By James Menzies TORONTO, Ont. - This winter, Truck News received reports the O. P. P. were targeting truckers who had snow and ice built up on their trailer tops. It poses quite the quandary for driv...
By James Menzies TORONTO, Ont. – This winter, Truck News received reports the O. P. P. were targeting truckers who had snow and ice built up on their trailer tops. It poses quite the quandary for drivers and fleets.
Climbing atop a trailer to remove snow and ice is a workplace hazard, and strongly discouraged by workers’ compensation agencies in Canada. But on the other hand, police are inclined to ticket a driver for failing to remove the wintry debris.
What’s a driver to do?
There appears to be a potential solution out there, and it comes from the United Kingdom of all places. William Tudor, president of Erythros Technologies International contacted Truck News after reading a blog entry on trucknews.com about trailer-top snow and ice accumulation.
His company has developed a roof-top system that prevents snow and ice from collecting in the first place. It consists of a series of panels (10 would be required for a 53-ft. van trailer) which capture solar energy and store it in small, watchsized lithium batteries. When the temperature drops below 35 F (2 C), the system turns on and warms the panels to 45-50 F (7-10 C) to prevent snow and ice from accumulating. When the temperature is above 2 C, the system hibernates.
It works on untethered trailers as well as those that are attached to power units, Tudor told Truck News in a recent interview from the U. K.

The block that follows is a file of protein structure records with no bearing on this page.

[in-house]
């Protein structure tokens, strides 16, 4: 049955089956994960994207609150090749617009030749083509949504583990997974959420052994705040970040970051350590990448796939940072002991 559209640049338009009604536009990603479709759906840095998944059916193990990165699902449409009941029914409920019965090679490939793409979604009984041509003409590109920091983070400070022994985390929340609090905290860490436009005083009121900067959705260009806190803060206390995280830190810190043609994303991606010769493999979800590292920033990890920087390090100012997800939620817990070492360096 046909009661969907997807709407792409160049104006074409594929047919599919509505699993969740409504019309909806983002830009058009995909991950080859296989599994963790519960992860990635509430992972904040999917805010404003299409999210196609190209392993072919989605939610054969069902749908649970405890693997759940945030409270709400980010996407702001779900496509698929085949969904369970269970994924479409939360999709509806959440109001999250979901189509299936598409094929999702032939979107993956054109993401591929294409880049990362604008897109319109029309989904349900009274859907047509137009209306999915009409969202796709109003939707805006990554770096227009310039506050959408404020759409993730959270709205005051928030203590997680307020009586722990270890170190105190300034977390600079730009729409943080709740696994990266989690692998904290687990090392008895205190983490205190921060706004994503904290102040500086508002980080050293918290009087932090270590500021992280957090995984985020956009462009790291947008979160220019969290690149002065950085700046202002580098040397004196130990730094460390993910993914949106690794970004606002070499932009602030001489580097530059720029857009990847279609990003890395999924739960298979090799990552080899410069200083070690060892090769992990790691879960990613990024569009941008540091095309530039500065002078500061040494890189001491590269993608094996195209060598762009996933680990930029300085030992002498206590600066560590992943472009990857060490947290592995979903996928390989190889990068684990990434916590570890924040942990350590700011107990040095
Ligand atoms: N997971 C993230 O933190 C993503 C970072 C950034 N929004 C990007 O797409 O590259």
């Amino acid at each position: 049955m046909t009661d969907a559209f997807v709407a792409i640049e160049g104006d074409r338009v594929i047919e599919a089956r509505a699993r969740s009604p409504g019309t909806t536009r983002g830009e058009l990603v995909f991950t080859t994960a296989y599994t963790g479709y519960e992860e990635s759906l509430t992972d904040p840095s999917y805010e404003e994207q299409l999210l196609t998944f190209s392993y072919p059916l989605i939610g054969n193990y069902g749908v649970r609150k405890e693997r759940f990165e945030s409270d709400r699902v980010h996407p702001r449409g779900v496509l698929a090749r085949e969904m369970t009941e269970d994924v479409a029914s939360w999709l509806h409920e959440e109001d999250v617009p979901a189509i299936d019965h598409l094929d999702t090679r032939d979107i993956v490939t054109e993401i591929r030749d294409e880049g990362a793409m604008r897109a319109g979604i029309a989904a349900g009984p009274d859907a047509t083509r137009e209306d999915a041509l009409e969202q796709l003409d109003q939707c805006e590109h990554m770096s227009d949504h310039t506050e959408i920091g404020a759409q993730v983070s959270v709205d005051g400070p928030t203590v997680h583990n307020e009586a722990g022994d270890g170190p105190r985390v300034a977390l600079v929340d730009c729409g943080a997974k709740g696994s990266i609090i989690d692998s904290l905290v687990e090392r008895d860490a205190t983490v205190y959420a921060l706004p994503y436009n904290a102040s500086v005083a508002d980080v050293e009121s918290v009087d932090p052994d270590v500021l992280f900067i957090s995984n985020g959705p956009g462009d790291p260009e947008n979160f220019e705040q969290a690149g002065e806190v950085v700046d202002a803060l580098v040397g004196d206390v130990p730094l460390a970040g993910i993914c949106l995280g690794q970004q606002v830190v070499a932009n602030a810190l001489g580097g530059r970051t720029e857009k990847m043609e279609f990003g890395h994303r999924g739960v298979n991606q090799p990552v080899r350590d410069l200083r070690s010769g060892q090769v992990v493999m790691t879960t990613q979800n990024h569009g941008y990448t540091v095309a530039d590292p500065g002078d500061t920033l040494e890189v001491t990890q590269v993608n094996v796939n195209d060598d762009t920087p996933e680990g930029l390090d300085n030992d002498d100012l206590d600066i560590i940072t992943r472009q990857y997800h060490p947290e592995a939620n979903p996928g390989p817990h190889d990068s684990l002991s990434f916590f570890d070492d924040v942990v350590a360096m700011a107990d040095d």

“You don’t have to worry about turning it on,” explained Tudor, who learned all about the dangers of snow and ice accumulation while working as a truck driver in the US. “These trailers sit in the yard and it’s not sticking, so they’re ready to go which is a major plus for drivers and trucking companies. They don’t have to worry about trailer turnaround and drivers getting citations.”
The company has been in talks with Liberty Linehaul to begin testing the system here in Canada next winter. Currently, the largest obstacles to bringing the system to market are the manufacturing cost and life-expectancy, Tudor admits. The company is aiming to design a system that will last more than 10 years and it is seeking suppliers that can help drive down the manufacturing cost.
By the time the system is rolled out, Tudor said it should cost no more than $300 per trailer.
“I understand that yes, it is expensive, but there is no real cheap way to resolve the problem,”Tudor said. “It will pay for itself in insurance claims alone in five to six years. We’re trying really hard to bring the price down as much as possible.”
The company has already initiated discussions with Transport Canada and also plans to appeal to insurance companies to provide incentives for fleets that adopt the technology.
The entire system weighs about 78 lbs – significantly less than a rooftop full of snow and ice. When the sun isn’t out, the heating coils are powered by the batteries which last for up to 24 hours before needing to be recharged by the solar panels. Tudor said the batteries are designed specifically to perform in extremely cold weather.
“I know it gets bloody cold in Canada,” Tudor explained. “We searched around and found a Norwegian company that supplies these batteries, which were designed for use in the Arctic Circle.”
Erythros is in the final stages of its research and development phase. Next up is real-world testing which is set to commence next fall in Canada.
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